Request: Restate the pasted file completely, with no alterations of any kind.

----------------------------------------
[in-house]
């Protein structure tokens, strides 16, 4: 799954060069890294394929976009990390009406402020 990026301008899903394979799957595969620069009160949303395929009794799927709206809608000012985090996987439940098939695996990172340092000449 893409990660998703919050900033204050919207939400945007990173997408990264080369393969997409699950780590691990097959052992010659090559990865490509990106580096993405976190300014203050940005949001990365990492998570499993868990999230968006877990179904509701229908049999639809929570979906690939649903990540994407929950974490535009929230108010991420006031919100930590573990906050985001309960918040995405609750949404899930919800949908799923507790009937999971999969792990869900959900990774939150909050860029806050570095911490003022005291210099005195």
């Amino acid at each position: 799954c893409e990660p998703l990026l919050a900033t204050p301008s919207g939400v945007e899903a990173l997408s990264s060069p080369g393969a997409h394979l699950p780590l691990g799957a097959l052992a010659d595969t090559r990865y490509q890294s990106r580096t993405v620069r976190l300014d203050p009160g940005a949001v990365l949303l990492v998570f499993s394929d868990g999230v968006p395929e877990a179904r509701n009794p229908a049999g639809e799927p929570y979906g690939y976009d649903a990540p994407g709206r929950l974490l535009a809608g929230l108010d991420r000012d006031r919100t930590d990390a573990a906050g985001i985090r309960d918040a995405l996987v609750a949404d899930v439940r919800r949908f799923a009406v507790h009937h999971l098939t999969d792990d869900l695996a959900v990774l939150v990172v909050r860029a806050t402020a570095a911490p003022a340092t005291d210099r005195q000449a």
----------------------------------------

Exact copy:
[in-house]
């Protein structure tokens, strides 16, 4: 799954060069890294394929976009990390009406402020 990026301008899903394979799957595969620069009160949303395929009794799927709206809608000012985090996987439940098939695996990172340092000449 893409990660998703919050900033204050919207939400945007990173997408990264080369393969997409699950780590691990097959052992010659090559990865490509990106580096993405976190300014203050940005949001990365990492998570499993868990999230968006877990179904509701229908049999639809929570979906690939649903990540994407929950974490535009929230108010991420006031919100930590573990906050985001309960918040995405609750949404899930919800949908799923507790009937999971999969792990869900959900990774939150909050860029806050570095911490003022005291210099005195």
């Amino acid at each position: 799954c893409e990660p998703l990026l919050a900033t204050p301008s919207g939400v945007e899903a990173l997408s990264s060069p080369g393969a997409h394979l699950p780590l691990g799957a097959l052992a010659d595969t090559r990865y490509q890294s990106r580096t993405v620069r976190l300014d203050p009160g940005a949001v990365l949303l990492v998570f499993s394929d868990g999230v968006p395929e877990a179904r509701n009794p229908a049999g639809e799927p929570y979906g690939y976009d649903a990540p994407g709206r929950l974490l535009a809608g929230l108010d991420r000012d006031r919100t930590d990390a573990a906050g985001i985090r309960d918040a995405l996987v609750a949404d899930v439940r919800r949908f799923a009406v507790h009937h999971l098939t999969d792990d869900l695996a959900v990774l939150v990172v909050r860029a806050t402020a570095a911490p003022a340092t005291d210099r005195q000449a």